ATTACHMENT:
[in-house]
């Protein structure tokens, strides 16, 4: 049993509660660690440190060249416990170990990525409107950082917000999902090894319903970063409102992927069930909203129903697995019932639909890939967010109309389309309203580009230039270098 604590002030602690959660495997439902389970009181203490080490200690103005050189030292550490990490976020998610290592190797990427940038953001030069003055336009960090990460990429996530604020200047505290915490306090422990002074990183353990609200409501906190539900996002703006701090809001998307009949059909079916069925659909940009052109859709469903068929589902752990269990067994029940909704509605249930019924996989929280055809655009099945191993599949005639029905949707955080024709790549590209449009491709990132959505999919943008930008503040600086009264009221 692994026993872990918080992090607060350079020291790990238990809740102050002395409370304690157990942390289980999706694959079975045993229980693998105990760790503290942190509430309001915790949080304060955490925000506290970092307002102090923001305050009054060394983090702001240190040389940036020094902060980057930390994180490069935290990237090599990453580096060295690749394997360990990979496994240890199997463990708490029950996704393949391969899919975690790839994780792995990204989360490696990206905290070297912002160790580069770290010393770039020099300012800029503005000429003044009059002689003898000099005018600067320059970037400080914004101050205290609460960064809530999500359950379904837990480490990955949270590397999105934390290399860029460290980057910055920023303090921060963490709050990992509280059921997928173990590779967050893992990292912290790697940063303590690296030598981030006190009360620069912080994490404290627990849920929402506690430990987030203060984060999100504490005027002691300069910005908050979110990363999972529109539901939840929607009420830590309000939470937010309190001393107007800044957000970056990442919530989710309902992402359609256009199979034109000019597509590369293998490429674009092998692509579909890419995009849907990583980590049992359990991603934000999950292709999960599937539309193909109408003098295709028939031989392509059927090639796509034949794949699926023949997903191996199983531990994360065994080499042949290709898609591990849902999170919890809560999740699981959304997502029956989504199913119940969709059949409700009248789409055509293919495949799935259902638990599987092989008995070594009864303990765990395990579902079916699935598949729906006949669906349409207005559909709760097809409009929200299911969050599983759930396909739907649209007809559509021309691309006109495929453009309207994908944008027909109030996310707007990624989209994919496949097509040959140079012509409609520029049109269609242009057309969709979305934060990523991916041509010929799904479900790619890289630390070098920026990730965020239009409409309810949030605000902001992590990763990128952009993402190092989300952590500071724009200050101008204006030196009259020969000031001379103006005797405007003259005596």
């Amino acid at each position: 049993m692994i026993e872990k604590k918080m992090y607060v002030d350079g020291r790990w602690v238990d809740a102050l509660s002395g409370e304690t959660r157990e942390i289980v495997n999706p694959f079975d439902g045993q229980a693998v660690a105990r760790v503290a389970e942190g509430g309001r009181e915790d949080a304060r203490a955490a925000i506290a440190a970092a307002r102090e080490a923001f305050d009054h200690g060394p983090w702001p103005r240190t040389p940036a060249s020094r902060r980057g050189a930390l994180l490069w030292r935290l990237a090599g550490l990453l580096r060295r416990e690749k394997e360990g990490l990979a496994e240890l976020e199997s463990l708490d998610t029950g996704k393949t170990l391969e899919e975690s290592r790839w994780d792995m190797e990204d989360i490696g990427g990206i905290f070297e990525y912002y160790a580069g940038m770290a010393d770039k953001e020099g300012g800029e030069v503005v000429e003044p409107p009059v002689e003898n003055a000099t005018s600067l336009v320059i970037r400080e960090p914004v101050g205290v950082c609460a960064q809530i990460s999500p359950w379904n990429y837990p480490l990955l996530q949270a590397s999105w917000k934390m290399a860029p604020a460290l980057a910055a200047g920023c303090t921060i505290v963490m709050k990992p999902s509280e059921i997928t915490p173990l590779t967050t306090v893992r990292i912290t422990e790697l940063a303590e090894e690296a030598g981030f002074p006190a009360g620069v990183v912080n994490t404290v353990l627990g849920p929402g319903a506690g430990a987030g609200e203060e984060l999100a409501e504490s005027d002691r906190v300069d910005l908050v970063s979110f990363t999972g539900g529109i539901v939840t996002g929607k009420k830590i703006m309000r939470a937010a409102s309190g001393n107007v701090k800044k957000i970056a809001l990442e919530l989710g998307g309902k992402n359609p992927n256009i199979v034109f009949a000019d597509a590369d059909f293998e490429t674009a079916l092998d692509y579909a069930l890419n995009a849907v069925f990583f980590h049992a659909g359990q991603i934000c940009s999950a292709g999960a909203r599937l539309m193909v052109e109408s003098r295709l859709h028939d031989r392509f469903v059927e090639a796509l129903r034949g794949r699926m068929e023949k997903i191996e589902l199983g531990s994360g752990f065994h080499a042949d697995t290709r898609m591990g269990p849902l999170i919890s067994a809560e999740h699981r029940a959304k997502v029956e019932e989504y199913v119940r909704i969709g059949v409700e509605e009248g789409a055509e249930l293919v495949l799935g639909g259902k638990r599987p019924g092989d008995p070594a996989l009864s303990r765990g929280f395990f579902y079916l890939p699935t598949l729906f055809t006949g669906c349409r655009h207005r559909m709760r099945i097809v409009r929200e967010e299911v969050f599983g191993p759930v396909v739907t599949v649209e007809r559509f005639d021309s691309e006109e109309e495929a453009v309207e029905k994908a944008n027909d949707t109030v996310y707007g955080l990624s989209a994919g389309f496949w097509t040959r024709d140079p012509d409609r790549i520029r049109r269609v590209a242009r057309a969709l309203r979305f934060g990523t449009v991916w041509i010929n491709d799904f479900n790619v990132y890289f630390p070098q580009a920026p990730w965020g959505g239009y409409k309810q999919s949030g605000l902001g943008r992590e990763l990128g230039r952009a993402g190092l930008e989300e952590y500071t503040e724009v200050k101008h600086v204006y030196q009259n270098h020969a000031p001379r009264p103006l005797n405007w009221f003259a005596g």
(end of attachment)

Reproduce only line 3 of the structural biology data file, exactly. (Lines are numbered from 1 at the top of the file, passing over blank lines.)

């Amino acid at each position: 049993m692994i026993e872990k604590k918080m992090y607060v002030d350079g020291r790990w602690v238990d809740a102050l509660s002395g409370e304690t959660r157990e942390i289980v495997n999706p694959f079975d439902g045993q229980a693998v660690a105990r760790v503290a389970e942190g509430g309001r009181e915790d949080a304060r203490a955490a925000i506290a440190a970092a307002r102090e080490a923001f305050d009054h200690g060394p983090w702001p103005r240190t040389p940036a060249s020094r902060r980057g050189a930390l994180l490069w030292r935290l990237a090599g550490l990453l580096r060295r416990e690749k394997e360990g990490l990979a496994e240890l976020e199997s463990l708490d998610t029950g996704k393949t170990l391969e899919e975690s290592r790839w994780d792995m190797e990204d989360i490696g990427g990206i905290f070297e990525y912002y160790a580069g940038m770290a010393d770039k953001e020099g300012g800029e030069v503005v000429e003044p409107p009059v002689e003898n003055a000099t005018s600067l336009v320059i970037r400080e960090p914004v101050g205290v950082c609460a960064q809530i990460s999500p359950w379904n990429y837990p480490l990955l996530q949270a590397s999105w917000k934390m290399a860029p604020a460290l980057a910055a200047g920023c303090t921060i505290v963490m709050k990992p999902s509280e059921i997928t915490p173990l590779t967050t306090v893992r990292i912290t422990e790697l940063a303590e090894e690296a030598g981030f002074p006190a009360g620069v990183v912080n994490t404290v353990l627990g849920p929402g319903a506690g430990a987030g609200e203060e984060l999100a409501e504490s005027d002691r906190v300069d910005l908050v970063s979110f990363t999972g539900g529109i539901v939840t996002g929607k009420k830590i703006m309000r939470a937010a409102s309190g001393n107007v701090k800044k957000i970056a809001l990442e919530l989710g998307g309902k992402n359609p992927n256009i199979v034109f009949a000019d597509a590369d059909f293998e490429t674009a079916l092998d692509y579909a069930l890419n995009a849907v069925f990583f980590h049992a659909g359990q991603i934000c940009s999950a292709g999960a909203r599937l539309m193909v052109e109408s003098r295709l859709h028939d031989r392509f469903v059927e090639a796509l129903r034949g794949r699926m068929e023949k997903i191996e589902l199983g531990s994360g752990f065994h080499a042949d697995t290709r898609m591990g269990p849902l999170i919890s067994a809560e999740h699981r029940a959304k997502v029956e019932e989504y199913v119940r909704i969709g059949v409700e509605e009248g789409a055509e249930l293919v495949l799935g639909g259902k638990r599987p019924g092989d008995p070594a996989l009864s303990r765990g929280f395990f579902y079916l890939p699935t598949l729906f055809t006949g669906c349409r655009h207005r559909m709760r099945i097809v409009r929200e967010e299911v969050f599983g191993p759930v396909v739907t599949v649209e007809r559509f005639d021309s691309e006109e109309e495929a453009v309207e029905k994908a944008n027909d949707t109030v996310y707007g955080l990624s989209a994919g389309f496949w097509t040959r024709d140079p012509d409609r790549i520029r049109r269609v590209a242009r057309a969709l309203r979305f934060g990523t449009v991916w041509i010929n491709d799904f479900n790619v990132y890289f630390p070098q580009a920026p990730w965020g959505g239009y409409k309810q999919s949030g605000l902001g943008r992590e990763l990128g230039r952009a993402g190092l930008e989300e952590y500071t503040e724009v200050k101008h600086v204006y030196q009259n270098h020969a000031p001379r009264p103006l005797n405007w009221f003259a005596g």